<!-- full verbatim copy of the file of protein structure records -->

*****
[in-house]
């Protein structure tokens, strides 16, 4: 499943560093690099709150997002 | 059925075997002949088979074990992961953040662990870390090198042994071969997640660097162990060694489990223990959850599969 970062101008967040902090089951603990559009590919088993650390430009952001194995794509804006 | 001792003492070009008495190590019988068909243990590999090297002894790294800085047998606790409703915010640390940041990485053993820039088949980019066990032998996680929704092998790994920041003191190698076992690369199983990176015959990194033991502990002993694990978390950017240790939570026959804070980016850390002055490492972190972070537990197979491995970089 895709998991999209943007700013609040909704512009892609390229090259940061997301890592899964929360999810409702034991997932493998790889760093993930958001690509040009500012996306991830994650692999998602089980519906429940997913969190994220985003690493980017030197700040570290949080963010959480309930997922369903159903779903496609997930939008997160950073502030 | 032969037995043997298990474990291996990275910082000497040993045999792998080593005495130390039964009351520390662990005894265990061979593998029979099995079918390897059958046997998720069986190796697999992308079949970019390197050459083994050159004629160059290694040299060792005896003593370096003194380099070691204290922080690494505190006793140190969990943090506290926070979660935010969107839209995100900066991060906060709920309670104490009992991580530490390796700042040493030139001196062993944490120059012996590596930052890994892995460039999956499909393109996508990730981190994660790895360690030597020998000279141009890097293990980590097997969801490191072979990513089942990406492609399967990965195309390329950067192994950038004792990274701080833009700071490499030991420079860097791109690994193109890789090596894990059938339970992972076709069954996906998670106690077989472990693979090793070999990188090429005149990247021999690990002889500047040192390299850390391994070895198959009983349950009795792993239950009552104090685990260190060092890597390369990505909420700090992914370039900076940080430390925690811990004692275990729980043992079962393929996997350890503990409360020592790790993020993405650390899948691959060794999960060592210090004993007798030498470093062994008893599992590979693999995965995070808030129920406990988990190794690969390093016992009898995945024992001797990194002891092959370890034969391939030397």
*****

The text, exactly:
[in-house]
């Protein structure tokens, strides 16, 4: 499943560093690099709150997002 | 059925075997002949088979074990992961953040662990870390090198042994071969997640660097162990060694489990223990959850599969 970062101008967040902090089951603990559009590919088993650390430009952001194995794509804006 | 001792003492070009008495190590019988068909243990590999090297002894790294800085047998606790409703915010640390940041990485053993820039088949980019066990032998996680929704092998790994920041003191190698076992690369199983990176015959990194033991502990002993694990978390950017240790939570026959804070980016850390002055490492972190972070537990197979491995970089 895709998991999209943007700013609040909704512009892609390229090259940061997301890592899964929360999810409702034991997932493998790889760093993930958001690509040009500012996306991830994650692999998602089980519906429940997913969190994220985003690493980017030197700040570290949080963010959480309930997922369903159903779903496609997930939008997160950073502030 | 032969037995043997298990474990291996990275910082000497040993045999792998080593005495130390039964009351520390662990005894265990061979593998029979099995079918390897059958046997998720069986190796697999992308079949970019390197050459083994050159004629160059290694040299060792005896003593370096003194380099070691204290922080690494505190006793140190969990943090506290926070979660935010969107839209995100900066991060906060709920309670104490009992991580530490390796700042040493030139001196062993944490120059012996590596930052890994892995460039999956499909393109996508990730981190994660790895360690030597020998000279141009890097293990980590097997969801490191072979990513089942990406492609399967990965195309390329950067192994950038004792990274701080833009700071490499030991420079860097791109690994193109890789090596894990059938339970992972076709069954996906998670106690077989472990693979090793070999990188090429005149990247021999690990002889500047040192390299850390391994070895198959009983349950009795792993239950009552104090685990260190060092890597390369990505909420700090992914370039900076940080430390925690811990004692275990729980043992079962393929996997350890503990409360020592790790993020993405650390899948691959060794999960060592210090004993007798030498470093062994008893599992590979693999995965995070808030129920406990988990190794690969390093016992009898995945024992001797990194002891092959370890034969391939030397």